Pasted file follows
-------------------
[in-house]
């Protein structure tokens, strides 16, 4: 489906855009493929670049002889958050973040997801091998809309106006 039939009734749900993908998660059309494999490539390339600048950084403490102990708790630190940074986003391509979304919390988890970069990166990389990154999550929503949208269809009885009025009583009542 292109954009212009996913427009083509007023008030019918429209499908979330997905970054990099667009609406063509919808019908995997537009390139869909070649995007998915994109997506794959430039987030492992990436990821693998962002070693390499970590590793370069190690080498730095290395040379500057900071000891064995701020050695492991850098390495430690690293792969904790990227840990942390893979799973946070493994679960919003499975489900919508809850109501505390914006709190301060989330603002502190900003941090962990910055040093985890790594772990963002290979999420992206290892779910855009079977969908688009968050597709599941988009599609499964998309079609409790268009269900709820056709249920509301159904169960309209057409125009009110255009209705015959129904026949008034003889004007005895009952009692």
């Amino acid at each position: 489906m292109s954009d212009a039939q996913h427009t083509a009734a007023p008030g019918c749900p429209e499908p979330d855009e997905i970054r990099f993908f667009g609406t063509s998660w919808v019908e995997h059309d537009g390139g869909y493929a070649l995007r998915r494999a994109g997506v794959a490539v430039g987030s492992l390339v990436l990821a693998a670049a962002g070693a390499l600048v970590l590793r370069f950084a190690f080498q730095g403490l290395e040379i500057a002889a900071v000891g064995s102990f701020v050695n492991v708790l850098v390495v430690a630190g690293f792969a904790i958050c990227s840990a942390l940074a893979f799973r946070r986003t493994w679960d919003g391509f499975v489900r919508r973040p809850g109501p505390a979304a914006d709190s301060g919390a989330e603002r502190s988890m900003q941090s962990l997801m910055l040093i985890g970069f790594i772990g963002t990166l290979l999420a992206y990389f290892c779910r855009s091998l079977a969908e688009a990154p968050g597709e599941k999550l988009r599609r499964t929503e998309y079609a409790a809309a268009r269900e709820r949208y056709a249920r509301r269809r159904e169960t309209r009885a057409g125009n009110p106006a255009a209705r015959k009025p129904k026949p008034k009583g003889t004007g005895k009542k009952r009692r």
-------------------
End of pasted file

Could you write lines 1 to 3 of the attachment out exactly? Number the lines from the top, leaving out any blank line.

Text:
[in-house]
């Protein structure tokens, strides 16, 4: 489906855009493929670049002889958050973040997801091998809309106006 039939009734749900993908998660059309494999490539390339600048950084403490102990708790630190940074986003391509979304919390988890970069990166990389990154999550929503949208269809009885009025009583009542 292109954009212009996913427009083509007023008030019918429209499908979330997905970054990099667009609406063509919808019908995997537009390139869909070649995007998915994109997506794959430039987030492992990436990821693998962002070693390499970590590793370069190690080498730095290395040379500057900071000891064995701020050695492991850098390495430690690293792969904790990227840990942390893979799973946070493994679960919003499975489900919508809850109501505390914006709190301060989330603002502190900003941090962990910055040093985890790594772990963002290979999420992206290892779910855009079977969908688009968050597709599941988009599609499964998309079609409790268009269900709820056709249920509301159904169960309209057409125009009110255009209705015959129904026949008034003889004007005895009952009692």
């Amino acid at each position: 489906m292109s954009d212009a039939q996913h427009t083509a009734a007023p008030g019918c749900p429209e499908p979330d855009e997905i970054r990099f993908f667009g609406t063509s998660w919808v019908e995997h059309d537009g390139g869909y493929a070649l995007r998915r494999a994109g997506v794959a490539v430039g987030s492992l390339v990436l990821a693998a670049a962002g070693a390499l600048v970590l590793r370069f950084a190690f080498q730095g403490l290395e040379i500057a002889a900071v000891g064995s102990f701020v050695n492991v708790l850098v390495v430690a630190g690293f792969a904790i958050c990227s840990a942390l940074a893979f799973r946070r986003t493994w679960d919003g391509f499975v489900r919508r973040p809850g109501p505390a979304a914006d709190s301060g919390a989330e603002r502190s988890m900003q941090s962990l997801m910055l040093i985890g970069f790594i772990g963002t990166l290979l999420a992206y990389f290892c779910r855009s091998l079977a969908e688009a990154p968050g597709e599941k999550l988009r599609r499964t929503e998309y079609a409790a809309a268009r269900e709820r949208y056709a249920r509301r269809r159904e169960t309209r009885a057409g125009n009110p106006a255009a209705r015959k009025p129904k026949p008034k009583g003889t004007g005895k009542k009952r009692r």